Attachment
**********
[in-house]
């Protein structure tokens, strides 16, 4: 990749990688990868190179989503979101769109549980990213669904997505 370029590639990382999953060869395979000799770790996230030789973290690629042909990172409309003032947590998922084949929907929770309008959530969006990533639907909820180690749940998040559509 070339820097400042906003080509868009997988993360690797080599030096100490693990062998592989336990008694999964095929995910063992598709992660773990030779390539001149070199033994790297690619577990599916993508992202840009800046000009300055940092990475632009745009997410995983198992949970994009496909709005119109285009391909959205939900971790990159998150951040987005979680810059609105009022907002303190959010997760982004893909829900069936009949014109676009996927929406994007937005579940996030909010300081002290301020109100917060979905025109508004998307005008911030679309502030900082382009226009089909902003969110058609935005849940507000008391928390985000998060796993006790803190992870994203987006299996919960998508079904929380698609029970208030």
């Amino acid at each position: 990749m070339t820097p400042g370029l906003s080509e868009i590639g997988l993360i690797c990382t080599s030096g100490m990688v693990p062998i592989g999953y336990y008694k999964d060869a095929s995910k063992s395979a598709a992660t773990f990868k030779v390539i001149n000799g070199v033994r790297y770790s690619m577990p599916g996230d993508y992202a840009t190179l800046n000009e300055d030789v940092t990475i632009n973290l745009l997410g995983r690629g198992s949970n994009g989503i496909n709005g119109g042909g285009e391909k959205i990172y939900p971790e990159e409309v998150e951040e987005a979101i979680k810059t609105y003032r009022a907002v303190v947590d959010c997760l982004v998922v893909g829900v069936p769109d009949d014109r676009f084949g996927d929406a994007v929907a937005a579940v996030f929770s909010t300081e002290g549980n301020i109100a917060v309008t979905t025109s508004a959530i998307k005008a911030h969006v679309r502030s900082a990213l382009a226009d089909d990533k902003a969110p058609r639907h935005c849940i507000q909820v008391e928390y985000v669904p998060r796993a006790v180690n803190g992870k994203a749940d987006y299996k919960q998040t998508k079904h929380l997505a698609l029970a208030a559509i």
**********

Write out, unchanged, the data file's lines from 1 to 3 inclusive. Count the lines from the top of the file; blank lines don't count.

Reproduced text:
[in-house]
């Protein structure tokens, strides 16, 4: 990749990688990868190179989503979101769109549980990213669904997505 370029590639990382999953060869395979000799770790996230030789973290690629042909990172409309003032947590998922084949929907929770309008959530969006990533639907909820180690749940998040559509 070339820097400042906003080509868009997988993360690797080599030096100490693990062998592989336990008694999964095929995910063992598709992660773990030779390539001149070199033994790297690619577990599916993508992202840009800046000009300055940092990475632009745009997410995983198992949970994009496909709005119109285009391909959205939900971790990159998150951040987005979680810059609105009022907002303190959010997760982004893909829900069936009949014109676009996927929406994007937005579940996030909010300081002290301020109100917060979905025109508004998307005008911030679309502030900082382009226009089909902003969110058609935005849940507000008391928390985000998060796993006790803190992870994203987006299996919960998508079904929380698609029970208030």
């Amino acid at each position: 990749m070339t820097p400042g370029l906003s080509e868009i590639g997988l993360i690797c990382t080599s030096g100490m990688v693990p062998i592989g999953y336990y008694k999964d060869a095929s995910k063992s395979a598709a992660t773990f990868k030779v390539i001149n000799g070199v033994r790297y770790s690619m577990p599916g996230d993508y992202a840009t190179l800046n000009e300055d030789v940092t990475i632009n973290l745009l997410g995983r690629g198992s949970n994009g989503i496909n709005g119109g042909g285009e391909k959205i990172y939900p971790e990159e409309v998150e951040e987005a979101i979680k810059t609105y003032r009022a907002v303190v947590d959010c997760l982004v998922v893909g829900v069936p769109d009949d014109r676009f084949g996927d929406a994007v929907a937005a579940v996030f929770s909010t300081e002290g549980n301020i109100a917060v309008t979905t025109s508004a959530i998307k005008a911030h969006v679309r502030s900082a990213l382009a226009d089909d990533k902003a969110p058609r639907h935005c849940i507000q909820v008391e928390y985000v669904p998060r796993a006790v180690n803190g992870k994203a749940d987006y299996k919960q998040t998508k079904h929380l997505a698609l029970a208030a559509i």